Another unique aspect of the model is the ability to offer no-cost, one-on-one, confidential, and long-term advisory to massive numbers of small businesses. The advisors in the Small Business Development Centers assist business owners from start-up to high-growth established business operations. This calls for a long-term relationship between the client and advisor.

The SBDC methodology is driven by economic impact generation, not activities. The economic impact is measured through jobs created, jobs retained, business starts, and business expansions, among other parameters. Over and above, the model is keen to establish strategic partnerships across the board, ranging from private to public sectors for sustainability.

“SBDC should be very loud about their vision, mission, and values to help create sustainable relationships that feed their vision,” Mary Peters, Associate Director of Operations, Texas South-West SBDC Network said.

The team paid a courtesy call to the Office of the Governor of Texas where they learned about the role of the government in providing an enabling environment for businesses to thrive. They found out that in Texas, there is an advisory task force that presents a report on MSMEs’ concerns every two years, which informs the government on which policies to formulate and implement for a favourable business environment.

The government is keen to explore business opportunities for the MSMEs to increase their productivity and profitability. Ultimately, the meeting was the first step to exploring further partnerships between the U.S and Kenya.

“The government, under Prosper Africa, seeks to establish trade relations between the U.S and Kenya, owing to the large population of the Kenyan MSMEs in the diaspora,’’ said CEC of Agriculture, Hon. Tendai Mtana.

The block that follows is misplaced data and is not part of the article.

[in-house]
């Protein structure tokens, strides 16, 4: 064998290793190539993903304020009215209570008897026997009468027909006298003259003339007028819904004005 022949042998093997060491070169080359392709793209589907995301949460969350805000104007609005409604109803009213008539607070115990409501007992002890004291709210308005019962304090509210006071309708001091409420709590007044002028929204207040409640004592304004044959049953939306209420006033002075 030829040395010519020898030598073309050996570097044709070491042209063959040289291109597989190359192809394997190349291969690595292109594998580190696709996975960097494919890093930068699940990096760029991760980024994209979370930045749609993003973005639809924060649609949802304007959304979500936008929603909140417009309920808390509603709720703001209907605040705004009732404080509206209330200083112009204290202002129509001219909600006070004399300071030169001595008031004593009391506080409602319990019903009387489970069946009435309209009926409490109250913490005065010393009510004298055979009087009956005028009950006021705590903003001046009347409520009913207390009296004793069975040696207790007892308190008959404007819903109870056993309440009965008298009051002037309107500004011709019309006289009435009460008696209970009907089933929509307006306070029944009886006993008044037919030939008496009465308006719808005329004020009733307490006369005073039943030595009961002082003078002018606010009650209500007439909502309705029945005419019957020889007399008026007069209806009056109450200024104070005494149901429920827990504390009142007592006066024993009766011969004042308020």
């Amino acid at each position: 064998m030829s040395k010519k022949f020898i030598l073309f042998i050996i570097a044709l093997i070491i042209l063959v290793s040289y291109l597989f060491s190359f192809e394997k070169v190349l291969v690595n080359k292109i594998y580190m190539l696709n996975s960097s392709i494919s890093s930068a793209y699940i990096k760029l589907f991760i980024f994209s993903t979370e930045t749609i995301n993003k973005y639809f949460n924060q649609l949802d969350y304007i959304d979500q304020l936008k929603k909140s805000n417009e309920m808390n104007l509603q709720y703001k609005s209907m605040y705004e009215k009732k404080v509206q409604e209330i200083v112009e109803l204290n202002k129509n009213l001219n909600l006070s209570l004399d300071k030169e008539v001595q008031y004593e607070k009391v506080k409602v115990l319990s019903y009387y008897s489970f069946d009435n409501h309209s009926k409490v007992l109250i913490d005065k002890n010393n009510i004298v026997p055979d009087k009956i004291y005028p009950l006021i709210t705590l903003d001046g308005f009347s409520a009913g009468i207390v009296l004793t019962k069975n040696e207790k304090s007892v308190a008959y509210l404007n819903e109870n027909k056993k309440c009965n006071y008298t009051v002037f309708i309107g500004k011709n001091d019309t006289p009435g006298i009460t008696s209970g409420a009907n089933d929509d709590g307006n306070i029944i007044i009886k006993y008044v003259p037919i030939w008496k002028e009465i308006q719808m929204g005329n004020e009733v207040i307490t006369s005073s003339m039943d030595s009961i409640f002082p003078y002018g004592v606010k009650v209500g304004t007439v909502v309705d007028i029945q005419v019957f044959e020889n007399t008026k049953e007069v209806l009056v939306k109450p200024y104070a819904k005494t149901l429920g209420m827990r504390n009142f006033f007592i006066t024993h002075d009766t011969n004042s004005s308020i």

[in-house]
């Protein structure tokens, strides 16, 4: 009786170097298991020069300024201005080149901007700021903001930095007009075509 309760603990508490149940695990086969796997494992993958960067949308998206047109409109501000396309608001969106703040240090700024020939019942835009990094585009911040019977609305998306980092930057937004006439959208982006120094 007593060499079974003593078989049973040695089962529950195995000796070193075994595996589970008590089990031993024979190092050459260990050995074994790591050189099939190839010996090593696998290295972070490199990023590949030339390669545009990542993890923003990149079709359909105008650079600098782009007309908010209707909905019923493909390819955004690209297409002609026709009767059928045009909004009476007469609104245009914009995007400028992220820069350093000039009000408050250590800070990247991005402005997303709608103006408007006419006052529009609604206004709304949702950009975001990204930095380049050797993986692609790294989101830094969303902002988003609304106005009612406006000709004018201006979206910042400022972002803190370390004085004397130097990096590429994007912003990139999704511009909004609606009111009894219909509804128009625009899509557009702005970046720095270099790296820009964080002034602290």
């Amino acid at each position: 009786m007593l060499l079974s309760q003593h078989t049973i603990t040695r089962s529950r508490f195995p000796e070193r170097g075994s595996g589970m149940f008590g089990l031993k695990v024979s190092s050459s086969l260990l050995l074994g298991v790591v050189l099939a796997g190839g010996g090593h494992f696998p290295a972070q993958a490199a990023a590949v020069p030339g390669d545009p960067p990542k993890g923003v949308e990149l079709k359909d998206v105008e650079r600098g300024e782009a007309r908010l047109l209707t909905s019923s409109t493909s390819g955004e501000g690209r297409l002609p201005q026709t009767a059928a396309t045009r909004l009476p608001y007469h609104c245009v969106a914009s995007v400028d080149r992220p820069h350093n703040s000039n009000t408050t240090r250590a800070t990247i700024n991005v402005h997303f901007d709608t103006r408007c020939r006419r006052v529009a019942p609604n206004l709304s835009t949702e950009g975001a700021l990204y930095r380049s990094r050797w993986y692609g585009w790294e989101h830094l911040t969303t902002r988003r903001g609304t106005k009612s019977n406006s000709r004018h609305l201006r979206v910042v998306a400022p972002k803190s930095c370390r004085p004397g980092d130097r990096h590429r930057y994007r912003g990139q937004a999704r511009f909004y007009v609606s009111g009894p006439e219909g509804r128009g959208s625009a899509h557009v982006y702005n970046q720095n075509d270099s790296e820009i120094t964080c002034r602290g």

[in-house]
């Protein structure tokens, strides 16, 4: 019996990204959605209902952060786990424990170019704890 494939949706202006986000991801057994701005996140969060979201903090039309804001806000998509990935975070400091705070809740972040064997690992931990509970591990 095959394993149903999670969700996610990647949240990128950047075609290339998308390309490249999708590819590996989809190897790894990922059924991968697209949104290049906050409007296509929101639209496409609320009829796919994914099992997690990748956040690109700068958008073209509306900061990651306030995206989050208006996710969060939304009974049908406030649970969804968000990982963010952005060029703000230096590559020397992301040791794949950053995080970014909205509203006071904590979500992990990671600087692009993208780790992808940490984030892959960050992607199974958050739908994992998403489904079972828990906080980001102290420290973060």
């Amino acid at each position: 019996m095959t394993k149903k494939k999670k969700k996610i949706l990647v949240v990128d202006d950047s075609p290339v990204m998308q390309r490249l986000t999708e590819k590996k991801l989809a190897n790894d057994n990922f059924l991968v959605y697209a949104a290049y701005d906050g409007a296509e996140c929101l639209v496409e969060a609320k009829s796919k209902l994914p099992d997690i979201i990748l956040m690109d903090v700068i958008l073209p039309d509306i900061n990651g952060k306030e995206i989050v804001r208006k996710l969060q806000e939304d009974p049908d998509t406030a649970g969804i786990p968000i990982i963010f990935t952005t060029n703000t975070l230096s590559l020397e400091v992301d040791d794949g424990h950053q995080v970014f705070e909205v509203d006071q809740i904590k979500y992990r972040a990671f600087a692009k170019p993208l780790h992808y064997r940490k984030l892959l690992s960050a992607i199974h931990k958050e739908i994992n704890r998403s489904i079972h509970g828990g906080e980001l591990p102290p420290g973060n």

The team also visited the Texas County Department of Agriculture where they were received by Sid Miller, the Commissioner, Department of Agriculture in Texas. During this visit, the team discussed how bilateral trade relations with the U.S can create opportunities for Kenyans and help to grow the Kenyan economy. Through continued conversations on investments, the parties will establish trade agreements through partnerships.

By the end of the four-days training, the team had witnessed how the model had transformed different businesses. The methodology is simple and flexible, and the Small Business Development Center services and operations can be customised to fit the needs of the local market.

“I have been amazed by the results brought by the model. We will seek to replicate the model in Makueni County because the small businesses spur economic growth and will have a sustained ripple impact through employment creation for the youth and many other indirect stakeholders,” noted Harrison Kiandiko, Director, Trade, Industry, Tourism, Marketing, and Cooperatives Development, Makueni County.

Through the Kenya SBDC Program, there will be a shift in the entrepreneurial space, which will open employment opportunities for many, leading to increased income generation and ultimately sustainable development for individuals and the country at large.

Article by Jane Mumo